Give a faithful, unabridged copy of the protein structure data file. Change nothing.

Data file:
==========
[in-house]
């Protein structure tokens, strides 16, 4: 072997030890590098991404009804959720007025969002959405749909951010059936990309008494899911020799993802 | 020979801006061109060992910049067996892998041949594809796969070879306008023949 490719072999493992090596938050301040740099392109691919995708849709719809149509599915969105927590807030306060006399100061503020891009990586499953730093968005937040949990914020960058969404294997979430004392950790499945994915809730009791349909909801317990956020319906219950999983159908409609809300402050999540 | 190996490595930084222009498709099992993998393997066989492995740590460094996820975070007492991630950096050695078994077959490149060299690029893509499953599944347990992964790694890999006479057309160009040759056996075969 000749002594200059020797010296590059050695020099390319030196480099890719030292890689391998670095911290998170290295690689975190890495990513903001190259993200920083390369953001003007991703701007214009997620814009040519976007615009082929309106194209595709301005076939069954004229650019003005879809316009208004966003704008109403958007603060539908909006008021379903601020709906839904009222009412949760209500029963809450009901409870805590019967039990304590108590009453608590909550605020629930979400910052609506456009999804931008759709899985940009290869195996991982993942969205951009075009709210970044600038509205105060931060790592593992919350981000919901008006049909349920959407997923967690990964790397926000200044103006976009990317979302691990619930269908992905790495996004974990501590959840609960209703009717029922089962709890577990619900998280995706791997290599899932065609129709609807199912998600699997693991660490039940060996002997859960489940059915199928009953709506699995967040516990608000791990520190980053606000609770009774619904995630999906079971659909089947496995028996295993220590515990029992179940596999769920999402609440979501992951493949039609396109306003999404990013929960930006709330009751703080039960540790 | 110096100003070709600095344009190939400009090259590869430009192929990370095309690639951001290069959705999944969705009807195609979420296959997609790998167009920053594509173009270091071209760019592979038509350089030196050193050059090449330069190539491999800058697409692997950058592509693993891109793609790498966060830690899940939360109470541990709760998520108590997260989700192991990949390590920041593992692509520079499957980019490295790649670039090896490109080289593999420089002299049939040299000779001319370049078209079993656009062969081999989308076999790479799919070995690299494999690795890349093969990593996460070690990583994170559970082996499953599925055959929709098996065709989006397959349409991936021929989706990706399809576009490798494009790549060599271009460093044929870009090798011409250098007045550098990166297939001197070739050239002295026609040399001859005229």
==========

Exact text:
[in-house]
């Protein structure tokens, strides 16, 4: 072997030890590098991404009804959720007025969002959405749909951010059936990309008494899911020799993802 | 020979801006061109060992910049067996892998041949594809796969070879306008023949 490719072999493992090596938050301040740099392109691919995708849709719809149509599915969105927590807030306060006399100061503020891009990586499953730093968005937040949990914020960058969404294997979430004392950790499945994915809730009791349909909801317990956020319906219950999983159908409609809300402050999540 | 190996490595930084222009498709099992993998393997066989492995740590460094996820975070007492991630950096050695078994077959490149060299690029893509499953599944347990992964790694890999006479057309160009040759056996075969 000749002594200059020797010296590059050695020099390319030196480099890719030292890689391998670095911290998170290295690689975190890495990513903001190259993200920083390369953001003007991703701007214009997620814009040519976007615009082929309106194209595709301005076939069954004229650019003005879809316009208004966003704008109403958007603060539908909006008021379903601020709906839904009222009412949760209500029963809450009901409870805590019967039990304590108590009453608590909550605020629930979400910052609506456009999804931008759709899985940009290869195996991982993942969205951009075009709210970044600038509205105060931060790592593992919350981000919901008006049909349920959407997923967690990964790397926000200044103006976009990317979302691990619930269908992905790495996004974990501590959840609960209703009717029922089962709890577990619900998280995706791997290599899932065609129709609807199912998600699997693991660490039940060996002997859960489940059915199928009953709506699995967040516990608000791990520190980053606000609770009774619904995630999906079971659909089947496995028996295993220590515990029992179940596999769920999402609440979501992951493949039609396109306003999404990013929960930006709330009751703080039960540790 | 110096100003070709600095344009190939400009090259590869430009192929990370095309690639951001290069959705999944969705009807195609979420296959997609790998167009920053594509173009270091071209760019592979038509350089030196050193050059090449330069190539491999800058697409692997950058592509693993891109793609790498966060830690899940939360109470541990709760998520108590997260989700192991990949390590920041593992692509520079499957980019490295790649670039090896490109080289593999420089002299049939040299000779001319370049078209079993656009062969081999989308076999790479799919070995690299494999690795890349093969990593996460070690990583994170559970082996499953599925055959929709098996065709989006397959349409991936021929989706990706399809576009490798494009790549060599271009460093044929870009090798011409250098007045550098990166297939001197070739050239002295026609040399001859005229």